The face of the broken bolt won’t be circular, it will be offset, since the threads are pitched at an angle


It may be hard to get a good eyeball on the center of the broken bolt, since the center of the face isn’t the true center of the bolt.

The objective is to drill out the broken bolt, then re-tap the hole with the original size tap. This is done by drilling a small hole in the center of the bolt, then opening it up by using incrementally larger drill bits. In order to succeed, it is absolutely critical that the hole that you drill is perfectly centered in the broken bolt. There are two issues that will arise: first, getting the center punch dead-center into the broken bolt, and second, keeping the hole centered as you’re drilling it. Getting the center punch dead center requires being aware that the center of the bolt and the center of the broken face are not the same - adjust accordingly.

If the hole begins off-center, open it up around the sides, towards the center of the bolt, creating a larger, centered hole.

Even if you get a good dimple punched dead-center, there are times your drill bit will wander from the center, and this must be corrected. If this happens, the hole will not be centered in the bolt, so if you continue to enlarge the hole you’ll wind up off-center. My trick is to use a Dremel bit in the drill to recenter the hole. Put a small diameter, straight-sided carbide Dremel bit in the drill, and gently open the edges of the hole out around 3/4 of the perimeter until you’ve got a new, slightly larger, centered hole. Then resume drilling out the hole. Another trick is to not drill too deep into the face of the broken bolt face until you’re sure the hole you’re drilling is centered. If the hole is shallow, say 1/4” max, then it’s much easier to use the Dremel bit to correct the centering. Finally, don’t use a Dremel or a die grinder for the Dremel bit, use a drill. The die grinder is way too aggressive; you need a soft touch here to get the hole aligned. The drill turns much more slowly, allowing you to remove material slowly and accurately.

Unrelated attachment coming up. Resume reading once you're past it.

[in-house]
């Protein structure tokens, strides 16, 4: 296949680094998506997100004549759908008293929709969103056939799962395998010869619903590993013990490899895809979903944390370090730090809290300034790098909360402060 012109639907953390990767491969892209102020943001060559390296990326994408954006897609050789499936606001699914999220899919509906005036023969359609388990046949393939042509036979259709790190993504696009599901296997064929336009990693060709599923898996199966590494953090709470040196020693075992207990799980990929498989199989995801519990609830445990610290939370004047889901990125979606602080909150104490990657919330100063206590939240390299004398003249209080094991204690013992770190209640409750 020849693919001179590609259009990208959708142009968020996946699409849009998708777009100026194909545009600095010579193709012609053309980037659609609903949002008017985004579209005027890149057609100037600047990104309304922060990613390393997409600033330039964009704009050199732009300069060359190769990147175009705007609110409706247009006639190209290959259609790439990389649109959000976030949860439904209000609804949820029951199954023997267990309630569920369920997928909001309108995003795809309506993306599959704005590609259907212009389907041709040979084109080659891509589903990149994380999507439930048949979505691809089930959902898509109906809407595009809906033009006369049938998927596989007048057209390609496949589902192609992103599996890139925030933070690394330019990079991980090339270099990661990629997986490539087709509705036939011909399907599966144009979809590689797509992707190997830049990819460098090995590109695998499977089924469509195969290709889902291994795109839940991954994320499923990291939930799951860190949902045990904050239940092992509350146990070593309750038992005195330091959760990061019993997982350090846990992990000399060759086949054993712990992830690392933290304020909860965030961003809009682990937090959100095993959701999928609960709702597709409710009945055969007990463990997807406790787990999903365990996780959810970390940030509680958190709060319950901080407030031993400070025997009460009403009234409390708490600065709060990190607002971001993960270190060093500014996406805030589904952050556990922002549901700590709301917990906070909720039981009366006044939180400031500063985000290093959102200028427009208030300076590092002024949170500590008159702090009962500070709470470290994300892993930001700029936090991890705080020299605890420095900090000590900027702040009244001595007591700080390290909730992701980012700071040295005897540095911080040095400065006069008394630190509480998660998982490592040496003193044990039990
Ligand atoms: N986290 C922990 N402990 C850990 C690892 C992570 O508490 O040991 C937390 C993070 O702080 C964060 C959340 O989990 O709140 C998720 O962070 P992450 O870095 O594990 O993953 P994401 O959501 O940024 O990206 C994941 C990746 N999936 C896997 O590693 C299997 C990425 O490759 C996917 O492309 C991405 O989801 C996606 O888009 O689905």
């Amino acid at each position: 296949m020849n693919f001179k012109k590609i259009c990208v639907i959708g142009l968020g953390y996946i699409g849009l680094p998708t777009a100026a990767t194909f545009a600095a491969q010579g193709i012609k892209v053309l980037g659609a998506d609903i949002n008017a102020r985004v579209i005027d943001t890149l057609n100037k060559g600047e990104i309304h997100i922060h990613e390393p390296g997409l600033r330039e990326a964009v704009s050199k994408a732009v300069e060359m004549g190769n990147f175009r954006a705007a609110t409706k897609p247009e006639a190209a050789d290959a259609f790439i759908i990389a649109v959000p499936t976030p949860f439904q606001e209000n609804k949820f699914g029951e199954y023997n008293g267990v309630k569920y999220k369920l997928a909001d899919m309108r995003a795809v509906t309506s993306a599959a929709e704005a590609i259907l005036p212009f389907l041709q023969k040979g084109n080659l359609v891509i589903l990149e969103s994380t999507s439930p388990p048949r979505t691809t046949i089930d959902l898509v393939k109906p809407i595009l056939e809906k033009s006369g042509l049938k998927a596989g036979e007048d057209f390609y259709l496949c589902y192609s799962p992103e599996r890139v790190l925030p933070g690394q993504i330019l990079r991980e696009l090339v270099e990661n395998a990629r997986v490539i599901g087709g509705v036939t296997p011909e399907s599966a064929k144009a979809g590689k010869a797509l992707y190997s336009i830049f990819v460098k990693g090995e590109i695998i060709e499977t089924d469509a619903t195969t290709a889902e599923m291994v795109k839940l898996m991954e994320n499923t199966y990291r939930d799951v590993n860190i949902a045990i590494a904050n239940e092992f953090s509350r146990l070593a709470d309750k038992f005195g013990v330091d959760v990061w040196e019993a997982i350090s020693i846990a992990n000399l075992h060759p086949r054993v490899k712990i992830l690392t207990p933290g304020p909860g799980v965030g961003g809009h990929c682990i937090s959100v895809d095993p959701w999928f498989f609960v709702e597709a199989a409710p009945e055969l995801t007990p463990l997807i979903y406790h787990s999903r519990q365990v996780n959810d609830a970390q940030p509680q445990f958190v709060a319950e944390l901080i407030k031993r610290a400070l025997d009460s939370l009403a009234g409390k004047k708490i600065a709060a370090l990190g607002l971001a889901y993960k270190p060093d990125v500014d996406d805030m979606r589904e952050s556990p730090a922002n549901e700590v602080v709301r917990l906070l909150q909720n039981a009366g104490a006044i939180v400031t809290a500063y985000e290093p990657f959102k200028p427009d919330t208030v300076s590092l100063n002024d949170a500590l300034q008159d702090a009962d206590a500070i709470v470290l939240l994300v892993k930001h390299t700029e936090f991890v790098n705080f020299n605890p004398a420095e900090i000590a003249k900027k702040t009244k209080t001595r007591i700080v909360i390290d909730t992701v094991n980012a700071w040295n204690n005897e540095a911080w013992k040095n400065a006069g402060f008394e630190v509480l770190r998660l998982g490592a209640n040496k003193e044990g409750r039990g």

To put these suggestions in context, here’s how I drilled out two broken exhaust manifold bolts from the head in my Range Rover without pulling the head. I was fortunate that there was enough room in the engine compartment to access both bolts with an angle-head air drill. The two bolts were 3/8”-16, corroded in place and broken off flush with the head. I center-punched a dimple, then drilled a shallow hole with a 1/8” drill. It was off center, so I re-aligned the hole using the carbide Dremel bit in the drill. I then drilled a shallow 3/16” hole which was still off-center, but not too far off. I used the Dremel bit again to re-align the hole, then drilled a shallow 1/4” hole. At this point I knew I had a good, centered hole. I then drilled all the way through the bolt with the 1/4” drill, being careful when it was about all the way through the back side of the bolt not to drill into the head. Also, I was very careful to make sure the 1/4” hole was not only concentric with the bolt, but running aligned with the axis. That’s very important. I then drilled out the hole with larger and larger drill bits until I was one size lower than the 3/8-16 tap required. I stopped at one size lower because the hole was a little sloppy, and I wanted to have enough meat left for the tap. I then carefully tapped the hole. When tapping the hole, be gentle. You’ll be removing bits of aluminum as you cut the threads in the head, but also bits of steel left over from the old bolt. Use tapping fluid, clean the hole out w/ compressed air if possible, and be very careful not to break off your tap in the hole!